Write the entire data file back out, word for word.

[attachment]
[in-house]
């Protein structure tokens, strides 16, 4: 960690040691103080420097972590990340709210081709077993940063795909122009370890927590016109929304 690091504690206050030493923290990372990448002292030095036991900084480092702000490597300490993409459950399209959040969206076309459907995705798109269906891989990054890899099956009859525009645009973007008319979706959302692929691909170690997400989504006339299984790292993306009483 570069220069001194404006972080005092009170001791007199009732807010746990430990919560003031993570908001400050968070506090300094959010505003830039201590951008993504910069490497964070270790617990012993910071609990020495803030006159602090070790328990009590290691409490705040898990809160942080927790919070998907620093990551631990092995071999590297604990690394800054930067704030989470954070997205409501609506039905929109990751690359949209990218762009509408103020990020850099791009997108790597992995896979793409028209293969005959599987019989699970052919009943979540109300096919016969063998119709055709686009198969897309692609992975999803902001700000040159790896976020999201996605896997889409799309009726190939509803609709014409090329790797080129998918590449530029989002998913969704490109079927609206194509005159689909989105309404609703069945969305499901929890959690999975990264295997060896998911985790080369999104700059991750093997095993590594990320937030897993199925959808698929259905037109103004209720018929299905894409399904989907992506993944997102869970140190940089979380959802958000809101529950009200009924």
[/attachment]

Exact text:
[in-house]
């Protein structure tokens, strides 16, 4: 960690040691103080420097972590990340709210081709077993940063795909122009370890927590016109929304 690091504690206050030493923290990372990448002292030095036991900084480092702000490597300490993409459950399209959040969206076309459907995705798109269906891989990054890899099956009859525009645009973007008319979706959302692929691909170690997400989504006339299984790292993306009483 570069220069001194404006972080005092009170001791007199009732807010746990430990919560003031993570908001400050968070506090300094959010505003830039201590951008993504910069490497964070270790617990012993910071609990020495803030006159602090070790328990009590290691409490705040898990809160942080927790919070998907620093990551631990092995071999590297604990690394800054930067704030989470954070997205409501609506039905929109990751690359949209990218762009509408103020990020850099791009997108790597992995896979793409028209293969005959599987019989699970052919009943979540109300096919016969063998119709055709686009198969897309692609992975999803902001700000040159790896976020999201996605896997889409799309009726190939509803609709014409090329790797080129998918590449530029989002998913969704490109079927609206194509005159689909989105309404609703069945969305499901929890959690999975990264295997060896998911985790080369999104700059991750093997095993590594990320937030897993199925959808698929259905037109103004209720018929299905894409399904989907992506993944997102869970140190940089979380959802958000809101529950009200009924």